Object Iteration

Domains: PHP

PHP 5 provides a way for objects to be defined so it is possible to iterate through a list of items, with, for example a foreach statement. By default, all visible properties will be used for the iteration.

Example #1 Simple Object Iteration

<?php
class MyClass
{
    public $var1 = 'value 1';
    public $var2 = 'value 2';
    public $var3 = 'value 3';

    protected $protected = 'protected var';
    private   $private   = 'private var';

    function iterateVisible() {
       echo "MyClass::iterateVisible:\n";
       foreach ($this as $key => $value) {
           print "$key => $value\n";
       }
    }
}

$class = new MyClass();

foreach($class as $key => $value) {
    print "$key => $value\n";
}
echo "\n";


$class->iterateVisible();

?>

The above example will output:

var1 => value 1
var2 => value 2
var3 => value 3

MyClass::iterateVisible:
var1 => value 1
var2 => value 2
var3 => value 3
protected => protected var
private => private var

As the output shows, the foreach iterated through all of the visible properties that could be accessed.

To take it a step further, the Iterator interface may be implemented. This allows the object to dictate how it will be iterated and what values will be available on each iteration.

Example #2 Object Iteration implementing Iterator

<?php
class MyIterator implements Iterator
{
    private $var = array();

    public function __construct($array)
    {
        if (is_array($array)) {
            $this->var = $array;
        }
    }

    public function rewind()
    {
        echo "rewinding\n";
        reset($this->var);
    }
  
    public function current()
    {
        $var = current($this->var);
        echo "current: $var\n";
        return $var;
    }
  
    public function key() 
    {
        $var = key($this->var);
        echo "key: $var\n";
        return $var;
    }
  
    public function next() 
    {
        $var = next($this->var);
        echo "next: $var\n";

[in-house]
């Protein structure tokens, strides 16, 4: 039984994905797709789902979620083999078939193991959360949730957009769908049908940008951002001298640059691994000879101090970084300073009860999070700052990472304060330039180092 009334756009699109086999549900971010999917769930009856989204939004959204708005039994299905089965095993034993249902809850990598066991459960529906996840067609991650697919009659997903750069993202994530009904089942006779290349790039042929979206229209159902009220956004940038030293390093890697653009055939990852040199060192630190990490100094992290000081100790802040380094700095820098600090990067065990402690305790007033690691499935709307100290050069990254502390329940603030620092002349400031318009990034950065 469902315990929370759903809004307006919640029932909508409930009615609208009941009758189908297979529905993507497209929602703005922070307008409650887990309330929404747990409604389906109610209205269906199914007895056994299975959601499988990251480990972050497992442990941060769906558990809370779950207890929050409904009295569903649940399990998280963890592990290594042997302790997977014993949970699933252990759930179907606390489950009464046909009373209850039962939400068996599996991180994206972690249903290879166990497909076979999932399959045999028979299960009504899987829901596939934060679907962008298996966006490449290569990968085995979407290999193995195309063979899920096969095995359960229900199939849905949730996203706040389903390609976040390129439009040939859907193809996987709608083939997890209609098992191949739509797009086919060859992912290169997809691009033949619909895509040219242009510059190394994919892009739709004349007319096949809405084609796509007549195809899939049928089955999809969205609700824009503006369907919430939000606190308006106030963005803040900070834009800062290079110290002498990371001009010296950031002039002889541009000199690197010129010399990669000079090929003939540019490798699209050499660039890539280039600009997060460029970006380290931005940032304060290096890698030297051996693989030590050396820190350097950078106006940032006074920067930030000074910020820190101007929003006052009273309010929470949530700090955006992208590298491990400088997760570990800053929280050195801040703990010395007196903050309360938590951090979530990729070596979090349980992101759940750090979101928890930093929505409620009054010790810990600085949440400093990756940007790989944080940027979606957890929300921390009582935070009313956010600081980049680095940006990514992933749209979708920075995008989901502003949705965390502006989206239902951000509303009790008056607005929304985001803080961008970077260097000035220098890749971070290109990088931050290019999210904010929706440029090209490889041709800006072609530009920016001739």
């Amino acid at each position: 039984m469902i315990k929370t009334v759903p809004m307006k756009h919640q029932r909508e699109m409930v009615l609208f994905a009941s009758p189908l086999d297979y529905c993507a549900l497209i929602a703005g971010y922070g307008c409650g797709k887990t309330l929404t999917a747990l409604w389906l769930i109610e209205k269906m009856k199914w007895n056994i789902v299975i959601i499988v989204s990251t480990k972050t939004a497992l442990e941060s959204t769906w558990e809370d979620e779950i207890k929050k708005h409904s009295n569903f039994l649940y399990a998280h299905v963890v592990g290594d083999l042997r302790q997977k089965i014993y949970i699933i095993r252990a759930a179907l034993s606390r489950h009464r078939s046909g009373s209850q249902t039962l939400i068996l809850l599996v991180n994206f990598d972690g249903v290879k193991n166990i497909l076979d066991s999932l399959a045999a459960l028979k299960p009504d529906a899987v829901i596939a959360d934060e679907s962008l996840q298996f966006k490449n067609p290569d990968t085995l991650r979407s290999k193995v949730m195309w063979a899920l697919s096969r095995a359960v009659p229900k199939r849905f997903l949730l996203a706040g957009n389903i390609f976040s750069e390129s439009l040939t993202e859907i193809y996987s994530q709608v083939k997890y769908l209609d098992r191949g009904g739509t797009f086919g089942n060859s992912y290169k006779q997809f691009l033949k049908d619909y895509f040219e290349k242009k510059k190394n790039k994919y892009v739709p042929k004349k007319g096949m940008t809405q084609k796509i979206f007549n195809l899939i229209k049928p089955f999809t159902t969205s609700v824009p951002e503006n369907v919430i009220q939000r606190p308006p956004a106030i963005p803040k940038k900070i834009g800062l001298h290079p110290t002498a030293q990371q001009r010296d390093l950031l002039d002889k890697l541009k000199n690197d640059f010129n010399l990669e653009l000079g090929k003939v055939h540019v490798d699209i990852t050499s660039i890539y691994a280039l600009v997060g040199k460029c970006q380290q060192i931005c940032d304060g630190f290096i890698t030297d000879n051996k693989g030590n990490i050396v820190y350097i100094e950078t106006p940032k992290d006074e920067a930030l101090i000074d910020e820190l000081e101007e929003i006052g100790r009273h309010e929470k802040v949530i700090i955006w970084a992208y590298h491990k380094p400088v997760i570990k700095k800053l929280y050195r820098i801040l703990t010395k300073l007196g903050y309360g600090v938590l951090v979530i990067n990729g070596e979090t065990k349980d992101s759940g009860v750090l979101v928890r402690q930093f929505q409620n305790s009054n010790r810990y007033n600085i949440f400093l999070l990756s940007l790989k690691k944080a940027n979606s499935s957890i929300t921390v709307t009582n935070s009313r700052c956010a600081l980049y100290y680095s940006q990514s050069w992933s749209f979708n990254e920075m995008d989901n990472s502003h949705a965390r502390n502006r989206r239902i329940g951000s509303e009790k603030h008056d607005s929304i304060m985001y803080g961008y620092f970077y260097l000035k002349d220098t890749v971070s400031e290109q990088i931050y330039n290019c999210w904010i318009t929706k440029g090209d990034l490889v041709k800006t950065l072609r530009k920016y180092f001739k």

return $var;
    }
  
    public function valid()
    {
        $key = key($this->var);
        $var = ($key !== NULL && $key !== FALSE);
        echo "valid: $var\n";
        return $var;
    }

}

$values = array(1,2,3);
$it = new MyIterator($values);

foreach ($it as $a => $b) {
    print "$a: $b\n";
}
?>

The above example will output:

rewinding
valid: 1
current: 1
key: 0
0: 1
next: 2
valid: 1
current: 2
key: 1
1: 2
next: 3
valid: 1
current: 3
key: 2
2: 3
next:
valid: 

The IteratorAggregate interface can be used as an alternative to implementing all of the Iterator methods. IteratorAggregate only requires the implementation of a single method, IteratorAggregate::getIterator(), which should return an instance of a class implementing Iterator.

Example #3 Object Iteration implementing IteratorAggregate

<?php
class MyCollection implements IteratorAggregate
{
    private $items = array();
    private $count = 0;

    // Required definition of interface IteratorAggregate
    public function getIterator() {
        return new MyIterator($this->items);
    }

    public function add($value) {
        $this->items[$this->count++] = $value;
    }
}

$coll = new MyCollection();
$coll->add('value 1');
$coll->add('value 2');
$coll->add('value 3');

foreach ($coll as $key => $val) {
    echo "key/value: [$key -> $val]\n\n";
}
?>

The above example will output:

rewinding
current: value 1
valid: 1
current: value 1
key: 0
key/value: [0 -> value 1]

next: value 2
current: value 2
valid: 1
current: value 2
key: 1
key/value: [1 -> value 2]

next: value 3
current: value 3
valid: 1
current: value 3
key: 2
key/value: [2 -> value 3]

next:
current:
valid:

Note:

For more examples of iterators, see the SPL Extension.

Note:

Users of PHP 5.5 and later may also want to investigate generators, which provide an alternative way of defining iterators.

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